Before any court even considers emotional abuse to a child, they should first consider the emotional abuse (and other abuse) that thousands of British children have suffered at the hands of social workers.

        Are social workers ever taken to court for it and prosecuted? The answer is simply NO.
        Example. Children removed on ‘risk of severe emotional abuse’
        Court orders removal of children and put into long term care.
        All contact denied to entire birth family.
        One child has booster injection that had already been given while with the mother, causing alarm to the family GP
        One child put on drugs for a condition that has no UK licence for the dosage.
        Children having to undergo therapy, children do not respond. Siblings put into different homes. No proper contact arranged for siblings.
        Both children become seriously emotionally disturbed, Both committing offences before their teens.
        Both children abused by different foster carers. Both children moved around in care, living in both children’s homes and foster care.
        One foster carer decides to adopt them, but then changes her mind as the child rebels and the placement fails.
        The mother fights on for her children. The Judge throws out the case on the grounds of the original Judgement (risk of serious emotional harm)
        Both children lost out on education.
        One child has started self harming and becomes drug addicted.
        Both children constantly running away from care.
        One child developing medical conditions linked to prescribed drug abuse, the other child becomes a sad reflection of the child once cared for by his mother, addicted to drugs, seriously underweight and seriously emotionally damaged.
        Both siblings angry at being parted, both desperate to be with their birth family.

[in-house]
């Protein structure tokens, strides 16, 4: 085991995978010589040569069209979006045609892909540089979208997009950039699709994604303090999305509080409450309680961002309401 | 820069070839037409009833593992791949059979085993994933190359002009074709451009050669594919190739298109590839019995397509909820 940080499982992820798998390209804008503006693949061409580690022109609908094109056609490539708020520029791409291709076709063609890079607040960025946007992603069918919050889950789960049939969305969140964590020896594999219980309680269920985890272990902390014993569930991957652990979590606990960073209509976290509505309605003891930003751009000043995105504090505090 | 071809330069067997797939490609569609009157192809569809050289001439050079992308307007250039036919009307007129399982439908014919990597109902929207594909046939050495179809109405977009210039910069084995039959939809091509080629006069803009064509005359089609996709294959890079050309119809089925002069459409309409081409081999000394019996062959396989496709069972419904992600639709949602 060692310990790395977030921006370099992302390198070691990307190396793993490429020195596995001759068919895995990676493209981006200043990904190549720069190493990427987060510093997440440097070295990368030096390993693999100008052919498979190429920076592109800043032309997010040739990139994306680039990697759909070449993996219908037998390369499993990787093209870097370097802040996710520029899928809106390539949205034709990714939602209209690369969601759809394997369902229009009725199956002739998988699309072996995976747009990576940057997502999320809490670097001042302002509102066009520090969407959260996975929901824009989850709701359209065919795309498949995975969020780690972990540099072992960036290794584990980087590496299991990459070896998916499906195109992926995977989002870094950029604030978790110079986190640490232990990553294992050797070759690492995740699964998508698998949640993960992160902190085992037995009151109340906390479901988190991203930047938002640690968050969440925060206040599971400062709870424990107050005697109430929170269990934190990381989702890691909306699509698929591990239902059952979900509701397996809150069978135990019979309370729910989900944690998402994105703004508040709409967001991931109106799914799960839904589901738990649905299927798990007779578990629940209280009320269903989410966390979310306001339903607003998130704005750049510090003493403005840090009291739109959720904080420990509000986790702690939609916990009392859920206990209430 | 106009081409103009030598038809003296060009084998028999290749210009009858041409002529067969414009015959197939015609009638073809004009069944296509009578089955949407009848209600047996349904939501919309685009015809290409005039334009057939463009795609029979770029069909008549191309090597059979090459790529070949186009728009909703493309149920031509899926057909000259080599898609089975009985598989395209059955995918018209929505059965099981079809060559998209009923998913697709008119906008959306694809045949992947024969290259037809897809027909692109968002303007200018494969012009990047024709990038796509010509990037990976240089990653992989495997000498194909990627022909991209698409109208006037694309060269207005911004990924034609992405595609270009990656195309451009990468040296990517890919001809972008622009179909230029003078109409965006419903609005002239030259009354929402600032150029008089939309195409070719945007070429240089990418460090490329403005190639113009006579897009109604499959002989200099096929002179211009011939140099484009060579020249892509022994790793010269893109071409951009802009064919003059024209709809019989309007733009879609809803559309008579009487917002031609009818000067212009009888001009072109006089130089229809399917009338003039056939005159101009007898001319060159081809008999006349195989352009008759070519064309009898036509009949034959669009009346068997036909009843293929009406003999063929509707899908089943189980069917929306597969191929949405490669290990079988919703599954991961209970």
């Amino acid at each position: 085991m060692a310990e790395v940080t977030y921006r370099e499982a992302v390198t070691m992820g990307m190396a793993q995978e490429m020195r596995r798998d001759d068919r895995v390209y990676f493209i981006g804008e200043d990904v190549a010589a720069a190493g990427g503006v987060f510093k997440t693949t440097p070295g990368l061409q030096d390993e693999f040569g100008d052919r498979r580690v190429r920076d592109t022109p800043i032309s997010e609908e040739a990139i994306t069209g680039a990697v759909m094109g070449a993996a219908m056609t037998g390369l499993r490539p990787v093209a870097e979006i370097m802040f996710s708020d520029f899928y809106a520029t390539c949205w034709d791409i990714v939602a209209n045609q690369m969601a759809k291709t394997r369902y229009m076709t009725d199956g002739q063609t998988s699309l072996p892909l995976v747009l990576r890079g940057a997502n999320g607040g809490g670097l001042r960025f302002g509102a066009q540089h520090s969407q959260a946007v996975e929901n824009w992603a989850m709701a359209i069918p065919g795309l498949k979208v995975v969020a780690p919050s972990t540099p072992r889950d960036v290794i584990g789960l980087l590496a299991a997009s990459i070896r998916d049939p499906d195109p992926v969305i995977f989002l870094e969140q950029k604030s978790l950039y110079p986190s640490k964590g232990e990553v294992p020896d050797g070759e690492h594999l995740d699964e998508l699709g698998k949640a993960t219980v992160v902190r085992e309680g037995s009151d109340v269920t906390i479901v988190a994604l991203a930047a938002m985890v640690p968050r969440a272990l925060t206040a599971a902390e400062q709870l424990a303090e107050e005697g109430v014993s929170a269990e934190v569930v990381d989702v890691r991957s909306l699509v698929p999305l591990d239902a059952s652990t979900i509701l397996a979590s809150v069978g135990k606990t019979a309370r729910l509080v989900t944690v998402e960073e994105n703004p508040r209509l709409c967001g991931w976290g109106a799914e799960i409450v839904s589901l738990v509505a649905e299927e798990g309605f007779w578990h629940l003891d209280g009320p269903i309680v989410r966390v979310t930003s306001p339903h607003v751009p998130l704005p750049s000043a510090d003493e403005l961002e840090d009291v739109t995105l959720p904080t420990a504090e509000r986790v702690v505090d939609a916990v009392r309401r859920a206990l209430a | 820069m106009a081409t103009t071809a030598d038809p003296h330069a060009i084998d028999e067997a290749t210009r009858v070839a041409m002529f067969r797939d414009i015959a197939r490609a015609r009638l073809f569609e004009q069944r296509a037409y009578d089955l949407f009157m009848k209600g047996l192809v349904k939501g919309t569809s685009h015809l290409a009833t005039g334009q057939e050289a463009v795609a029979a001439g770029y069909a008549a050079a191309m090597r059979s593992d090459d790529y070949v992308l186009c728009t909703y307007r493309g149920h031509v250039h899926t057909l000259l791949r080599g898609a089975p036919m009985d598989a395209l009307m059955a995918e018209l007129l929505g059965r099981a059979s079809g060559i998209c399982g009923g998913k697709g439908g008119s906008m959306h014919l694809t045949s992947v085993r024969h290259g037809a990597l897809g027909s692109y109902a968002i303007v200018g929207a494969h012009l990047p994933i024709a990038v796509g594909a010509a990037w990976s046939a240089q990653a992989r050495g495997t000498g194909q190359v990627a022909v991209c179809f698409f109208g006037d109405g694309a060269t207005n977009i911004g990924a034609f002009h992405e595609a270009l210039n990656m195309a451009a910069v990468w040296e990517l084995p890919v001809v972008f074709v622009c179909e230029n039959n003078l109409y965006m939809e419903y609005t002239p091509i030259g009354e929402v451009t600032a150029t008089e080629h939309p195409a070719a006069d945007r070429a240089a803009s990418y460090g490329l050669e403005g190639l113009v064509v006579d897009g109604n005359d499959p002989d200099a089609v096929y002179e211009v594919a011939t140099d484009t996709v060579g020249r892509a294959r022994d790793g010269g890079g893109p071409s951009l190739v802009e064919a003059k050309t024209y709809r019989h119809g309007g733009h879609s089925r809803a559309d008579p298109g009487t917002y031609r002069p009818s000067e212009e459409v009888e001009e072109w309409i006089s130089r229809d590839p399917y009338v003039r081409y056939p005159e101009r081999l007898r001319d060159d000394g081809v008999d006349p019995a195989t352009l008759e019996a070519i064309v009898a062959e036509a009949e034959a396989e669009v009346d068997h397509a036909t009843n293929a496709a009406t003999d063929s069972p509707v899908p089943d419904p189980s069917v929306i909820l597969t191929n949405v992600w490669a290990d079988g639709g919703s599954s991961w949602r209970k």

Mother so distraught attempts again to request leave of court to appeal.
        Judge states the children are settled and happy in care and refuses appeal. (On advice of the social worker who lied in the original proceedings)

        Mother becomes ill with the worry of her children and suffers heart failure.
        She survives and fights again.

        Eventually on giving up on the route of the court, she and the help of friends find out the address of the children’s schools.
        The headmistress assitant states “are you the real mother, the birth mother” to which she says yes, I am. The assistant says “thank God for that the children need you, they are so damaged.

        The mother gets an address of her home through to the youngest child. He runs away from care and back to his mother, the eldest runs away also.

        The mother had the children put back into her care where they have continued to improve, gain education and re-build their future.

      • Ashamed to be British

        But in this case all parties, the social worker and play therapist et all are asking that the applicant keep the child with the defendant having supervised contact, it’s unusual for a judge to go against the LA’s recommendations, I’m finding this so frustrating, however will take the judge to JR if needs be (if he doesn’t recuse himself). I have experience of this particular judge from the past, he is very pro one gender of parent no matter what they do to their children. But in the meantime I need to get this child away from the abuser